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February 11, 1986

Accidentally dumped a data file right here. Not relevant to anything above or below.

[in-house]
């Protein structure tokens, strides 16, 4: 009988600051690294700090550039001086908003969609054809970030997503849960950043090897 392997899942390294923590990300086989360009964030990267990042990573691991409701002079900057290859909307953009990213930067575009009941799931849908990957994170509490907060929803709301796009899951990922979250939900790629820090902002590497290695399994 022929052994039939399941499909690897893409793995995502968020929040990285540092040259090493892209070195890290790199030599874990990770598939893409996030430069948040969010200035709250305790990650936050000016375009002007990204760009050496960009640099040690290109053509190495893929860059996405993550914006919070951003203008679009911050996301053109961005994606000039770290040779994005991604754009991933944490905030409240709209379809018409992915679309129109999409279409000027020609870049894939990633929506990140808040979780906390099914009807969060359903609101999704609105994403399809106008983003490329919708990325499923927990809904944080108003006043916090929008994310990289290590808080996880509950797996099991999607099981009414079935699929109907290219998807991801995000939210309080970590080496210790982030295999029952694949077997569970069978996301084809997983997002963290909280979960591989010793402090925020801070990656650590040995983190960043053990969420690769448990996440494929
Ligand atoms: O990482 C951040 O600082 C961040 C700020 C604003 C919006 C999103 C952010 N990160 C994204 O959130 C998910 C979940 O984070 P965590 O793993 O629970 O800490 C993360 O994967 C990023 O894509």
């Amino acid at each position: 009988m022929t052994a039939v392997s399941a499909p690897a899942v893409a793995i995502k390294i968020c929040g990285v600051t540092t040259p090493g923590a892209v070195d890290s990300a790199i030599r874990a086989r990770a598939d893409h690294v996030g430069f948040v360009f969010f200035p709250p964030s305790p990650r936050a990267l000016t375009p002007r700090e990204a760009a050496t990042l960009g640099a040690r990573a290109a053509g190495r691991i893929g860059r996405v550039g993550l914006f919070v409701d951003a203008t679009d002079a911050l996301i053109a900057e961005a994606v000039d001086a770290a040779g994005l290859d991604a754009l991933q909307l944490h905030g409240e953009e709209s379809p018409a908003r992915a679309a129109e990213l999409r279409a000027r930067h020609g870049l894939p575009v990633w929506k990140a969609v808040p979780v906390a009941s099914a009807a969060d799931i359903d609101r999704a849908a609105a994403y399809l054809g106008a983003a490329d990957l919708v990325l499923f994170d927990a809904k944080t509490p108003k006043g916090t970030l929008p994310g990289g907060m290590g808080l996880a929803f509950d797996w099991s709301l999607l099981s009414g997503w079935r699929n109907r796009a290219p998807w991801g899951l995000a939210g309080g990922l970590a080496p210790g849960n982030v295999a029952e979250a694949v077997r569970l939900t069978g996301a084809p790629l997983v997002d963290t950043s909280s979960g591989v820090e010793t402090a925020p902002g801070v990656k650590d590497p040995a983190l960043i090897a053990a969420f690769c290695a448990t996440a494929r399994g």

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STAT Sanitized Copy Approved for Release 2010/03/16: CIA-RDP87MOl 152R000100090001-6 VILLAGE VOICE 11 February 1986 ! war crt a os ator, an a oDeration with the Central ence Agency allowed hhn to enter this country in 1949 and later become a U.S. citizen.- Subject a tory was supposed to re- main hidden; indeed, he felt so secure that his telephone number is listed under his real name. Now, after nearly 40 years, his secret is out. Last June, the General Accounting Of. fice-7GAO1'comp e a -year inves- ttoation of the eg postwar immigra- tion of Naztaa Nazi co ra rs,~ of the secret assistance they all re- ceived from U.S. intelligence agencies. This sends federal study was o e by the House Judiciary Committee to supplement a 1978 review of accusations that federal agencies obstructed the pros- ecution of alleged Nazi war criminals. After reviewing voluminous files and conducting many interviews, the GAO found "no evidence of any U.S. agency program to aid Nazis or Axis collabora- tors to immigrate to the United States." But among the 114 cases it reviewed- dealing with a small fraction of the sus- pected war criminals-the GAO did dis- cover five cases of Nazis or collaborators "with undesirable or questionable back- grounds who received some individual as- sistance in their U.S. immigrations." Al- though the 40-page report said that three of them were already dead, it named no names, or even nationalities, and referred to the five only as Subjects A through E. Much of the information about them and ed 'in e4e_rins the United States by the =the assisted individuals* were pro- b___ tected . their intell gence.contacte from- authorities seeking to _enforce, immure- tioh laws that prohibit the entry of war cniamale aa~ otbeL.Deraecutoii The authors of the GAO report seem eager to justify the actions of the govern- ment, and regardless of bias, their effort hardly represents a comprehensive ex- amination of this historic problem. Yet despite its shortcomings, the report ii -a lanarrk-an official admission that Nazis an~Nazi collaboratoce were assist- The Voice has learned that the collabo- rator discussed in. the GAO report as "Subject D" is a prominent Ukrainian nationalist. In 1934, he was imprisoned for attempting to assassinate the interior minister of Poland; he ran the security force of a Ukrainian fascist organization and has been accused of ordering the murders of many of his countrymen; he attended a Gestapo training school where Jews were murdered for practice. He was considered an extremely valuable intelli- gence asset by the CIA, which protected him from war-crimes prosecution by the.. $vieta,. roug . t. m to this country un- der an assumed name and concealed his.- true past from the.Im_migration and Nat- uralization Service. So important was his case tt~a in Attorney General James P. McGranery, the director of Central Intelligence, General Walter Bedell Smith. and the commissioner of the INS, Argyle R. Manley, secretly ageed to @a" mit his residence here. In 1957, he be- came a U.S. citizen. His name is Mykola Lebed, and he lives in Yonkers. MYKOLA LEBED IS 7S YEARS OLD, AND HAS resided in this country for nearly half his life. Several years ago he moved from Washington Heights, a largely Jewish neighborhood, to a modest two-family brick house on a pleasant Yonkers hill. side. Short, wiry, and bald, with alert blue eyes, the retired Lebed spends most of his days at home, where he is working on his memoirs. His recollections are likely to be cast in the heroic, patriotic light that illuminates most histories written by adherents and defenders of the Organization of Ukraini- an Nationalists (OUN) that he once helped lead. All that can be seen in these accounts is a fiery commitment to an in- dependent Ukrainian state and the re- .pulting con9i/ts?witb both German and Soviet oppressors. Obscured is the more complex story of OUN collaboration with Nazi war crimes, and the OUN's own fas- cist and racist ideology. TOCATCH A NAZI M IRUCT Or 811* LAIS '1 MOST 11E~M1 11- used by ? e eraf v ginme todee- acribe a certain ranking Nazi collaB m n'-T ar e or ll Sanitized Copy Approved for Release 2010/03/16: CIA-RDP87MOl 152R000100090001-6 thtb the ve been tieced from Army Counterintelligence ( files, -other military archives, and immirretion records* from interviews with Ukrainians: and from histories of the period. including an eyewitness as count in the files of the Holocaust docu- mentation center at a hem in Iara- e ~+ a portions of pa? from the CIC file on Lobed obtained under the Free- DetaL Copy Approved for Release 2010/03/16: CIA-RDP87MOl 152R000100090001-6 dom of Information Act, were "saniti ' in-command, and he ran the Sk shba - (at is, obliterated) the X my before being released tote Voice. 'lb jus a withholding o certain e cited exem tiona to pro. tection o inte ence sources an Four a eti tern a events of the war, the hsaoey*fascism in East- ern Europe is no academic matter. In recent years, the U.S. government has finally begun to prosecute individual war criminal among the Nazi collaborators who found refuge on oe shores. Most of the 45 cases brought so far by the Justice Department's Office of Special Investiga- tions (OSI), set up in 1979 to find and deport immigrants who committed war crimes, involve not German Nazis but collaborators from other nations. The East European emigre commum- ties have reacted with a ferocious cam- paign to abolish OSI, though very few of their members are threatened in any way. (Only in the Polish-American community has the crusade against OSI failed to gain significant support, perhaps because so many Pol ih gentiles were also victims of Nazism) Each prosecution of a Nazi col- laborator from Eastern Europe discredits the version of history upheld by some emigres: that all the "anticommunists" of Eastern Europe were noble and free of any guilt for the crimes of Nazism. Ukrainian leaders have outspokenly denounced the OSI, partly because the Organization of Ukrainian Nationalists still exists and remains influential in the Ukrainian communities here and abroad. The OUN's founders are revered by Ukrainian publications and groups, while their collaboration with Hitler is not dis- cussed. The OSI has made such evasion far more difficult According to Nazi War Criminals in America, the authoritative handbook published last year by Charles R. Allen Jr., about one-fourth of the 45 OSI deportation or denaturalization cases have been brought against Ukraini- ans; in at least two cases, the individuals accused of participating in Nazi persecu- tions and murders were proven to be members of the OUN. The Ukrainian targets of the OSI have so far been minor figures-_"policemen" in the service of the Nazi occupiers of the Ukraine, who don't figure as individuals in any of the histories of the period. Most wartime leaders of the OUN are dead, and thus safe from the varieties of justice meted out in U.S., Soviet, Polish, or Is- raeli courts. Mykola Lobed is_an excep- BezpekY. its reputedly murderous securi- tY force. Justice Department policy, which ap. li es to t h p strictly e Vol rohibit p , s com t b men a out pending cases, But the tibia has learned that the OSI maintains an open file on Lebed, making him a potential defendant in denaturalization proceedings. Materials Mining to ppee case from the CAO- .robe his p , glassed from theof militarx intalligthe CIA, were turned over to the OSI last summer. If the OSI determines that Lebed ought to be stripped of his citizenship and deported, the information in those files may become public. Although much of Lebed's histo remains iur , oon- ce in st -c ass overnment ar- _chivea. __ ere is little oubt that su a display would severely embarrass not- on1y the QUN and its supportere-Yu-t-tTle U.S. government as well-especially the CI A Under long-standing U.S. immigration laws, strengthened in 1978, those guilty of persecuting other people on the basis of race, religion, national origin, or politi- cal belief are barred from entering this country and are to be deported if they gain entry. Lobed escaped these sanc- tions because his sponsors mercifully cited-Scectiong of the CIA Act of 1949. An obscure portion of the legislation that es- tablisbed t-ee CI_A,~ecfton 8 permits the agency to bang 100 individuals a year to the U.-S. for reasons of national securi- ty=regardress of their past. Brooklyn District Attorney Elizabeth Holtzman. who issued a scathing critique of the GAO report, found this revelation about Subject D's immigration "extremely dis- turbing." As _a member of Congress in 1978, said Holtzman, "the CIA ... as- sured me in a meeting and in a Congres- sional hearing, that it never tined-the 100 numbers provision to fresh-fate - tEe entry Patti Volz, a spokeswoman for the CIA, declined to comment about Lebed or the GAO report. "We don't get into details," she said. "We don't confirm or deny that . someone has worked for us. We wouldn't have any comment on him." REPOt1S F1LED WIM THE ARM COUNTER intelligence Corps in the late '40s give various dates for the birth of Mykola Lobed, but his naturalization papers say November 23, 1910. He was born in the western Ukrainian province of Galicia, an agricultural area controlled at various Fairer for a dalr. Stabs eaaders led His ON's sheet-Geed antsussors fascist state. times by Poland, the Soviet Union, and Germany. From his early school days in L'vov, the provincial capital, Lobed was involved in the right wing of the Ukraini- an nationalist movement, which from the early '309 to the present has been domi- nated by the Organization of Ukrainian Nationalists. The secretive, authoritarian OUN has constantly overshadowed Ukrainian politics, despite incessant fac. tional strife in its ranks, both in the Ukraine and abroad. Polish rule in the Ukraine during the '20s had been harsh, and the OUN's younger members included a number, who, like Lobed, were inclined to terror- ism. Among them was the OUN's eventu- al would-be filhrer, Stefan Bandera, who in 1934 joined with Lebed and several others in plotting the assassination of Polish interior minister Bronislaw Pier- acki. U.S. Arm Counterinte ' ence re- pQrtik sa'y t- e snits y escaped from Warsaw but was captured inStet- tin.rIDAD.Y d returned to~&And by the German authorities. Convicted in a mass tri a ems, B-aniera, and several others were condemned to death, but their sentences were commuted to life imprisonment. The most sympathetic, scholarly ac- count of the Ukrainian nationalist period is by John A. Armstrong, a strongly anti- Soviet and pro-Ukrainian historian who now teaches at the University of Wiscon- sin. His Ukrainian Nationalism 1939- 1945 notes that during the period Lebed and Bandera were imprisoned, the Ukrai- nian nationalist movement was solidify- ing its ties. to the Nazi regime in Germa- ny. Sanitized Copy Approved for Release 2010/03/16: CIA-RDP87MOl 152R000100090001-6 tional secure One ocum parently withheld at the reguet",f "ate r government agency" and an. ofii docvea haaTieen=removed from thee Asti alGc ves Sanitized Copy Approved for Release "For many years," wrote Armstrong, "the OUN had been closely tied to Ger- man policy. This alignment was fur- thered by the semi-Fascist nature of its ideology, and in turn the dependence on Germany tended to intensify' Fascist trends in the organization." In fact most historians regard the OUN as who y faa- cist-ann tied to' German intelligence-' firm its inception. It was the Nazi inva- sion of Poland to September 1939 that allowed Lobed and the 0+. picted plotters to escape from Warsaw's Swiety Kroyc prison after serving five years. The xenophobic, antidemocratic, and anti-Semitic nationalism of the OUN meshed easily with Nazism The gompli- ment was not always returned, however. Within the Nazi hierarchy, opinions about the Ukrainians diverged. Powerful Nazi figures considered the Ukrainians an inferior people, unfit to govern them- selves. Lebed and the other OUN leaders hoped that they would be able to set up an autonomous fascist state, as part of Hitler's "New Europe," under a German protectorate. Such aspirations congealed into a mili- tary, political, and espionage alliance be- tween the OUN and the Nazi war ma- chine. Even after 1940, when the OUN split into two feuding factions-the more extremist led by Bandera, Lebed, and Yaroslav Stetako-both sought an ac- commodation with the German occupi- ers. Later in the war, the Germans alter- nated between courting and repressing the Ukrainians, but many OUN members served continuously in Nazi formations, from the Waffen-SS to the local police forces, which murdered thousands of Jews, Poles, communists, and socialists. DU N6 THE MONThS FOtLO III 1REftt Re- lease from prison, Lebed and the other OUN leaders chafed under the temporary constraints of the 1939 treaty between Hitler and Stalin. According to Arm- strong, they eagerly abetted the secret Nazi preparations for war against the So- viets, sending their young adherents for German military training in mountain camps set up as early as 1939. Sources friendly to Lebed-whose alanfi ac- counts may found in memoranda of the Army Counterintelligence Corps be- tween- 1947 and .1948-understandably pass over this period. Only hints of what Lebed was actually doing in 1940 and 1941 appear in the CIC file. A September 30, 1948, memo does mention that "For a short time, [Lebed) attempted to get an insight into the tac- tics of the German State Police and suc- ceeded in joining the GESTAPO school in ZAKOPANE (District of Krakow), from which he ultimately fled." And a card in the CIC file identifies Lebed as "a graduate of the Zakopane, Poland crimi- nal police school" A former OUN member, now dead, wrote in 1958 a different and more de- tailed eyewitness version of Lebed's so- journ with the Gestapo. Retrieved from the files of Yad Vashem in Jerusalem, the declaration of Mykyta Kosakivs'kyy por. trays both Lebed and the OUN as eager pupils of the Gestapo. Kosakivs'kyy joined the OUN in 1933, and after sojourns in Czechoslovakia and Germany, returned to the Carpathian Ukraine late in 1939. He was among the older OUN officers present when the "Ukrainian 'Training Unit" was estab- lished at the Gestapo school in Zakopane that November. According to his declara- tion, the Ukrainian unit was "organized by the OUN leadership and by permis- sion of the German Security Service." It included 120 specially selected trainees, under the guidance of a Gestapo officer named Walter Kruger and his assistant, Wilhelm Rosenbaum, both Germans. "The Ukrainian commandant of the en- tire unit was Lieutenant Vil'nyy," wrote Kosakivs'kyy, "whose real name was My- kola Lebid [another transliteration of Lebed]." The curriculum included drills, intelligence and counterintelligence trainu and interrogation techniques, but emphasized "exercises in the harden- in of hearts.` - At sundown," recalled Kosakivs'kyy, "Kruger, Rosenbaum, Lebid and a few students would go to Zakopane, enter some Jewish home on the way, grab a Jew, and bring him to the Unit. One eve- ning, late in November or early in De- cember 1939. they returned with a young Jew. In the presence of Ukrainian se- niors, including myself, Kruger and Ro- senbaum, fortified with alcohol, proceed- ed with their demonstration of the proper methods of interrogation." Seeking to induce the innocent Jew to confess that he had raped an "Aryan'- woman, the German officers beat and tortured him, using their fists, a sword, and iron bars. When he was bloody from head to toe, they applied salt and dame to his wounds. The broken man then con- fessed his fictional crimes, but that was not the end. "Thereupon," Kosakivs'kyy continues, "he was taken to the corridor of the house and the 'co-eds' (three women members of the unit) were called in. In their presence, Rosenbaum beat the Jew again with an iron pipe and Lebid too assisted manually in that 'heroic action.' One of the senior Ukrainians and I with- drew from that spectacle to our rooms. We learned afterwards that the tortured man was stripped naked, stood-up in front of the school as 'a sentry' and doused with water in heavy frost." Kosakivs'kyy and his friend protested to Lebed the next day, but the comman- dant told them bluntly that "it was the duty of every member of the OUN to show the Germans that his nerves are just as tough as a German's and that the been of any nationalist is as hard as steel" Such "practical exercises" contin- ued unabated, according to Kosakiv- s'kyy's testimony, and he fled Zakopane in early January 1940. Others equally sickened, he learned, left later, but Lebed remained until at least March of that year, when the unit moved from Zakopa- ne to the nearby town of Rabka, where the Gestapo's depredations continued. When he finished his statement on De- cember 14, 1958, in Germany, the former OUN member already knew he was dying of heart disease, according to the intro- ductory note written by the late Dr. Panay Fedenko, a Ukrainian liberal and implacable critic of the OUN. "I owe it to my conscience to make this declaration public, to report openly the facts I wit- nessed myself," Kosakivs'kyy concluded. "Mykola Lebid evidently believes that his infamous accomplishments in the Ukraine and elsewhere are forgotten and so are the multitudes of his innocent vic- tims, that every witness of his torture activities is either murdered or dead. Only Lebid is mistaken right there." Kosakivs'kyy's angry testament must be read in context, as the product of one man's remorseful memory, and of Ukrai- nian emigre rivalries as well; obviously it was published to discredit Lebed and the OUN. Yet there is supporting evidence for his story in the historical record. The Zakopane school existed, according to Dr. Aharon Weiss of Yad Vashem. and was moved to the nearby town of Rabka .n 1940. There was a Captain Kruger, men- tioned above, who commanded a Gestapo unit in the area, and helped lead a joint Nazi-OUN pogrom when the German Army's Brandenburg regiment occupied the Galician capital of Lvov in late June 1941. And there is also no question that 3 German officer named Wilhelm Rt,,en- baum was a commandant at Zakopane and Rabka during the training of Ukrai- nians. In 1964, that same,Rosenbaum wee arrested in West Comer p ty and charged. among other crimes, with the murder of 200 Jews at Rabka between May 1942 and January 1943. According to Simon Wiesenthal's 1967 book The Murderers Among Us, the unit was a "training cen- ter for future cadres of 6S killers ... SS men at Rabka were -being hardened so they would not break after a few weeks of duty. They had to become insensitive to the sight of blood, to the agonized shouts of women and children. The job must be done with a minimum of fuss and a maxi- mum of efficiency. That was a Fflhrerbe- fehl-the Fuhrer's order." Rosenbaum was convicted in Hamburg in 1968 and sentenced to hard labor for life. ~ .1121"1 Sanitized Copy Approved for Release 2010/03/16: CIA-RDP87MOl 152R000100090001-6 Sanitized Copy Approved for Release 2010/03/16: CIA-RDP87MOl 152R000100090001-6 Lobed declined to be interviewed by the Voice about Zakopane or any of his wartime activities. But in a brief conver- sation on the doorstep of his Yonkers home last month, he conceded that he had been at the Gestapo school, although he believed it had been during the winter of 1940-41, not 1939-40 as Koeakivs'kyy stated. "Oh yes," he said. "I left after five weeks. I have exactly the dates. I quit." LER~S TRANIO R ZLWAR IE, MOMIEva cursory, was soon recognized by his fel- low leaders in OUN-B, whose acronym designated its domination by the nation- alist fuhrer Benders. When their split from the old leadership became irrevoca- ble in 1941, Benders commissioned the creation of a "security service," the Siuzhba Bezpeky, under Lebed's com- mand. Historians of the OUN-B agree that he ran the SB not only during the war, but long afterward. Armstrong, who interviewed Lobed at length, stated the facts with characteristic discretion: "In Lobed-small in stature, quiet, yet deter- mined, hard-the SB found a well-quali- fied leader, but one who was to acquire for himself and his organization an unen- viable reputation for ruthlessness." In an interview last month Armstrong was still sympathetic to Lebed, but more candid. "He grew up fighting against the Poles," explained the historian, "and he devel- oped a terrible terrorist complex. He killed other Ukrainians, rivals in the or- ganization [OUNI." Yet Lebed told the Voice that he had never commanded the SB. He claimed that the SB had instead been run by someone named "Artanych ... He's dead now." Such reluctance to assume the SB's legacy is understandable. Even those Ukrainians who ignore the fascist brutal- ities against Jews and Poles are still trou- bled, and in some cases outraged, by the SB's infamous assaults on Ukrainians who dissented from the OUN-B leader. ship. Lebed's direct responsibility for crimes attributed to the OUN-B is difficult to establish. Perhaps the lowest point of the Banderites' alliance with Nazism was the occupation of Lvov in June and July 1941, when Yaroslav Stetako and a large contingent of OUN-B troops entered that city along with the Brandenburg regi- ment and other German detachments. Several days of mass murder followed. L'vov's Jewish population was decimat. ed, but Polish university professors and anyone who could be tied to the Commu- nists were also killed. Survivors reported that the Ukrainians were even more bloodthirsty than their German patrons. According to German Rule in Russia, by historian Alexander Dallin, "Bandera's followers, including those in the Nachti- gail regiment (a Ukrainian SS detach- ment), were displaying considerable ini- tiative, conducting purges and pogroms." Ironically, the alliance between the Na- zis and the OUN-B came apart that same week in Lvov, after Stetako proclaimed an independent Ukraine. Loyal to the Fuhrer, who was in their view creating a glorious new Europe, the Ukrainians still dreamed of their own state. Benders, the Ukrainian fahrw, named Stetako prime minister and Lebd minister of security. But the new regime didn't last long. By July 9 the Nazis would no longer put up with this "independent" charade, and arrested Benders, Stetako, and other niembers of the leadership. Lobed es- caped; the others were held under "house arrest" in Berlin but they were not mis- treated. According to Armstrong, the OUN leaders "were allowed to carry on their political activities in Berlin; Stetako was even able to go to Cracow, where he consulted with Lobed, whom he had se- cretly delegated to take command of all activities in the Ukrainian lands." Even pro-OUN writers admit that the German repression of the Ukrainian nationalists was mild, and cooperation continued on many levels throughout the war. There were periods when some of the nationalist Ukrainians, formed into guer- rilla groups, fought the Germans as well as the Soviet partisans, and there is evi. dence that Lobed took part in those ac- tions, especially after 1942. But by 1943, the Banderites were cooperating in the formation of a new Ukrainian SS divi- sion, and in 1944 Bandera himself- though he had been interned at Sachsen- hausen concentration camp-was still as- sisting the German war effort against the Russians. Lobed, who had meanwhile adopted the nom de guerre Mazym Ruben, tried to seize control of all factions in the na- tionalist movement. Independent nation- alist bands were carrying out guerrilla actions in Volhynia and the western Ukraine under the name of the Ukrainian Partisan Army (UPA). This was intoler- able to Lebed, who demanded that all the Ukrainian guerrillas come under his com- mand. The result was vicious internecine warfare among the nationalists, a period from which Lebed's reputation did not emerge unscathed. Leading figures of the non-OUN forces were "liquidated," ac- cording to a 1948 CIC memo: "As a re- sult, the Ukrainians now have difficulty forgetting the fact that booed killed some Ukrainian partisans who. were fighting for the same cause." Other writers, like the Ukrainians Panes Fedenko and 0. Shuliak, con. demned Lobed in harsh terms for these killings after the war. Shuliak wrote in 1947 that Lebed's SB men carried out the murders of dissenters from the OUN line. "It is perfectly evident that neither sol- diers nor officers of the UPA had any- thing to do with these atrocities. The do- era were the Security men under the orders of Lobed." Massacres and other acts of terror were also carried out against civilians, against Soviet prisoners of war, against entire Polish villages in the Ukraine, kand against Jews fleeing persecution. In his own booklet on the history of the UPA, published in 1946, Lobed says its aim was "to clear the forests and the surrounding areas of foreign elements." According to the late historian Philip Friedman, this meant not only Poles but Jews and Russian partisans as well. Friedman says that postwar OUN efforts to disclaim responsibility for anti-Jewish atrocities "cannot be taken seriously." LEBED'S cum AFTER UE war is difficult to trace. By then the OUN had established a new front-group, the Supreme Ukrainian Liberation Council- known by its transliterated initials, UHVR-of which Lobed became "For- eign Secretary." Several CIC documents report that his wife and daughter were held in Buchenwald concentration camp by the Germans for several months as hostages against Lobed's guerrilla activi. ties, but they were released in 1944, well before the war's end. After 1945 he mainly lived in Rome and Munich, seeking Allied support for the remnants of the UPA to fight against the victorious Soviets. A "political histo- ry" in the CIC file says that he traveled illegally around Western Europe, orga- nizing the foreign offices of the UHVR By the end of 1947, conditions in Rome were growing uncomfortable for Lobed, who was afraid that the Soviets might attempt to seize him thete. He sought and apparently received-ille, help of U.S. intelligence to leave Rome safely. Lebed's file also shows that around the same time, he and other OUN leaders began to proclaim the evolution of their politics in a more democrptic direction. The motive behind such declarations is clear. In the cold war that was already taking shape, only self-styled democrats could partake of Uncle Sam's largesse. But whether Lebed actually converted to Western liberalism is unclear from the CIC file. Several reports note that when the OUN-B split at a Munich conference in 1947, Lobed gave a speech berating the "weakening and democratization of the party line," which other members in turn denounced as redolent of fascism. Regardless of his postwar political views, however, it is clear from the GAO report that Subject D was used as an American agent soon after the war's end. (Bandera, too, obtained a post with a Western intelligence agency-the West German BND, run by the former Nazi Abwehr chief Reinhard Gehlen, who re- cruited scores of ex-Nazis and collabora- tors for his network. In his memoirs, Gehlen identifies Benders as one of his men.) flonfi- NM Sanitized Copy Approved for Release 2010/03/16: CIA-RDP87MOl 152R000100090001-6 Sanitized Copy Approved for Release 2010/03/16: CIA-RDP87M0l 152R000100090001-6 "Because of fear for his personal safety Prolog was, in fact, at least partly a front and his f y1-wt~ [TB, rata for the former Banderites grouped operations, t"hee section in the GAD re- around the UI VR and Lobed. Dort on Sub MOP: explains, "the CIA The sources of its funding are mysteri- brought him United States under ous. Prolog's current officers insist that it an assumed His na on has always been financially self-suf- papers, in January 1957. show that cient, with adequate support "from the Lebed arrived in New York harbor on Ukrainian community." Although the October 4, 1949. The truth about his market for its books and magazines is identity and history was concealed from tiny, Prolog is now a for-profit corpora- e on and a ur on tion. It has at various times maintained vice. But two years ter, the INS earn - offices in Munich, London, and Cairo as wYoTibed was and opened an investiga- well as New York. During the '70s Prolog tion t. a C I A was informed. might published eight to 10 volumes annually, lea to his deportation. "According to the plus two or three small-circulation maga-"INS had CDC BE tae sub' rt a conviction had - xina on Soviet and Ukrainian affairs, bon for involvement in an assaeetnation familiar with the Workings opt ione of terrorism a of Prolog say thacould not have sus- atainat him, "'1 protect the oxen- ins itself so a om s es o its pu im invoked Section Act. - cations-many o w c were Ar v is because, according to the GAD, smuggled into the boviet.ptilarl "The subject that it probably received sect was considered extremely from a overnmen valuabTebyy U.S. intelligence," ter 412-41- I & Jew years, it Uz~e' impossible to let didn't know whether Prolog had received him go, use of "fear for his personal any such subsidies. "They keep some sty and tv with into - things hidden," he said. But he believes linee operations." Once he knew the Lebed "has some connections with the CLA's secrets, the is couldn't p81- American authorities. What kind of con. utted to capture him Lobed i~_ amu into the Ulu help, I son t know. None or the be became a citizen on March 18. other Ukrainians who discussed prolog Washington Heights as his home, and "journalist" as his profession. He had two witnesses: Bohdan Czajkowskyj, also a writer and a longtime friend of Lebed; and Alexander S. Alexander, who listed his job as "government employee." The new citizen was entitled to call himself a journalist because of his posi- tion as president of the Prolog Research and Publishing Association, Inc. Found- ed as a nonprofit publisher in the early '50s, it has always specialized in Ukrainian-language books and maga- zines, many of them with anti-Commu- nist political themes. Prolog's certificate of incorporation filed in New York in 1956 lists Lobed as a director and gives as its Purposes "investigation of the history, economics, politics and culture of the Ukraine," and "exposing to the public opinion of the world the true nature of communist dictatorship and the threat of international communism to freedom everywhere.". Roman Ilnytzkyji, a longtime Lebed associate who worked for Prolog, says that Lobed was "completely absorbed" in his work at the Ukrainian publishing company's tiny, cramped offices in mid- town M an editor. Aside- ftin keeping Prolog Lobed's vocation until he .retired in 1980 was to promote the views opt the, UHVR,. the faction of the Orpmitstiap.d Ukranian Nationalists which he headed. used. As one put it, "People simply don't talk about these things." VERY LITTLE ABOUT SUBJECT D'S FAST AP pears in the GAO report, although clues were present in the records available to government investigators; three years of research are boiled down to three vague paragraphs. Because it omits nearly all the si ificant acts t e re su e rom the same moral obtuseness that tainted the A s re atioress_iip with Le bed. __ EG-Misenbaum, a former OSI prosecu- tor and now general counsel to the World Jewish Congress, recently examined the declassified CIC files and other docu. ments on Mykola Lobed. "I'm particular- ly dismayed," he said, "by the absence of even the slightest indication that any of the government agencies cared to ascer- tain the truth of the damning and very specific charges against Lobed contained in these files. It's as though they assumed the charges to be true, and proceeded to bring him here anyway." After 40 years, a government agency- the Office of Special Investigations-is finally examining the evidence against Lobed. But difficult legal and historical questions must be answered before the OSI can consider denaturalization pro- ceedings against Lobed: Did the 1949 CIA Act which permitted ifi a ems'- affow him to me a citizen, sups o _ er immi anon ova w c w or t it. Can the egatons about past ~e proved in court? The confidentiality of the OSI's opera- tions is so strict that if the case is dropped the public will probably never know why. Mykola Lobed is, and has been for 29 years, a citizen with constitu- tional rights. All we know for now is that the file on Subject D is still open. ^ Research assistance by Ellen McGa--i- han, Leslie Yenkin, and Kevin Coogan. Sanitized Copy Approved for Release 2010/03/16: CIA-RDP87M0l 152R000100090001-6